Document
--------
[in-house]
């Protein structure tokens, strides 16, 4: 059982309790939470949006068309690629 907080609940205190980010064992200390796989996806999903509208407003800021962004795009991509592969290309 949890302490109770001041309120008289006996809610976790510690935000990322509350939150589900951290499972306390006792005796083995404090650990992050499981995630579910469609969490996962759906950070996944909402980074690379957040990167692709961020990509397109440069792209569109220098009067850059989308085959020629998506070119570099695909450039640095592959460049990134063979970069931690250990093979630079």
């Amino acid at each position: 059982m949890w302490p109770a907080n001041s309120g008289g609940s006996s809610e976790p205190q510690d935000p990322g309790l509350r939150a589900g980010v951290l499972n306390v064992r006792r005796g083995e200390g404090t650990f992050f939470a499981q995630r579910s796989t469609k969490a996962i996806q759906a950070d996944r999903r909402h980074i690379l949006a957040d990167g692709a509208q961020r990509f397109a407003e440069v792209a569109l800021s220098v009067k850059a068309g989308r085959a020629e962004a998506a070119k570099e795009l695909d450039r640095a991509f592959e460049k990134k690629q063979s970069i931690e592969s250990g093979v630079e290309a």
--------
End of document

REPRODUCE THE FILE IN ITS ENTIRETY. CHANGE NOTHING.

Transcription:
[in-house]
């Protein structure tokens, strides 16, 4: 059982309790939470949006068309690629 907080609940205190980010064992200390796989996806999903509208407003800021962004795009991509592969290309 949890302490109770001041309120008289006996809610976790510690935000990322509350939150589900951290499972306390006792005796083995404090650990992050499981995630579910469609969490996962759906950070996944909402980074690379957040990167692709961020990509397109440069792209569109220098009067850059989308085959020629998506070119570099695909450039640095592959460049990134063979970069931690250990093979630079």
């Amino acid at each position: 059982m949890w302490p109770a907080n001041s309120g008289g609940s006996s809610e976790p205190q510690d935000p990322g309790l509350r939150a589900g980010v951290l499972n306390v064992r006792r005796g083995e200390g404090t650990f992050f939470a499981q995630r579910s796989t469609k969490a996962i996806q759906a950070d996944r999903r909402h980074i690379l949006a957040d990167g692709a509208q961020r990509f397109a407003e440069v792209a569109l800021s220098v009067k850059a068309g989308r085959a020629e962004a998506a070119k570099e795009l695909d450039r640095a991509f592959e460049k990134k690629q063979s970069i931690e592969s250990g093979v630079e290309a």